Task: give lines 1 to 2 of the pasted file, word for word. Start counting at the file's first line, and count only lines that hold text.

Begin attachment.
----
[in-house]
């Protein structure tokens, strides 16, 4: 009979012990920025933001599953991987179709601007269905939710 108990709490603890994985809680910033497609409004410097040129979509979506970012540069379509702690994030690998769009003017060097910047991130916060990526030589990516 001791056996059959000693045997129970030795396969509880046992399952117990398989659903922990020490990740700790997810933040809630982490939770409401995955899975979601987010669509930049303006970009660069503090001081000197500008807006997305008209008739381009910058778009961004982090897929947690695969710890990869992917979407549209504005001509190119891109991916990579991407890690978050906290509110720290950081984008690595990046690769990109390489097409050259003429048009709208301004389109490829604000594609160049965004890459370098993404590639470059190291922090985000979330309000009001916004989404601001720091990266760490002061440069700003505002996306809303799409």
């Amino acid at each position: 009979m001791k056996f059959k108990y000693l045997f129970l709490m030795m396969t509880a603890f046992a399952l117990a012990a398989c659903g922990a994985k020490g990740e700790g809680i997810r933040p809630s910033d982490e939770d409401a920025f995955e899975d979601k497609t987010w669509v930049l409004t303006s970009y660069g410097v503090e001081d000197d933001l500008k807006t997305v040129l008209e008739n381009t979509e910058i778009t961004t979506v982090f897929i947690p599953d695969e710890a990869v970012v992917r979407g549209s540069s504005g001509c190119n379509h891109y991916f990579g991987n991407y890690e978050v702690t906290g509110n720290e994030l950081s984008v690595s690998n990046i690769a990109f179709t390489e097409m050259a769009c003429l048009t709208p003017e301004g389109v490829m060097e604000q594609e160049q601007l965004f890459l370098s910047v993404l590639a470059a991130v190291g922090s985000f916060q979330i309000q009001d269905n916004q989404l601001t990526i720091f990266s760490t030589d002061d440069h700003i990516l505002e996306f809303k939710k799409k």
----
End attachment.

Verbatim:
[in-house]
């Protein structure tokens, strides 16, 4: 009979012990920025933001599953991987179709601007269905939710 108990709490603890994985809680910033497609409004410097040129979509979506970012540069379509702690994030690998769009003017060097910047991130916060990526030589990516 001791056996059959000693045997129970030795396969509880046992399952117990398989659903922990020490990740700790997810933040809630982490939770409401995955899975979601987010669509930049303006970009660069503090001081000197500008807006997305008209008739381009910058778009961004982090897929947690695969710890990869992917979407549209504005001509190119891109991916990579991407890690978050906290509110720290950081984008690595990046690769990109390489097409050259003429048009709208301004389109490829604000594609160049965004890459370098993404590639470059190291922090985000979330309000009001916004989404601001720091990266760490002061440069700003505002996306809303799409």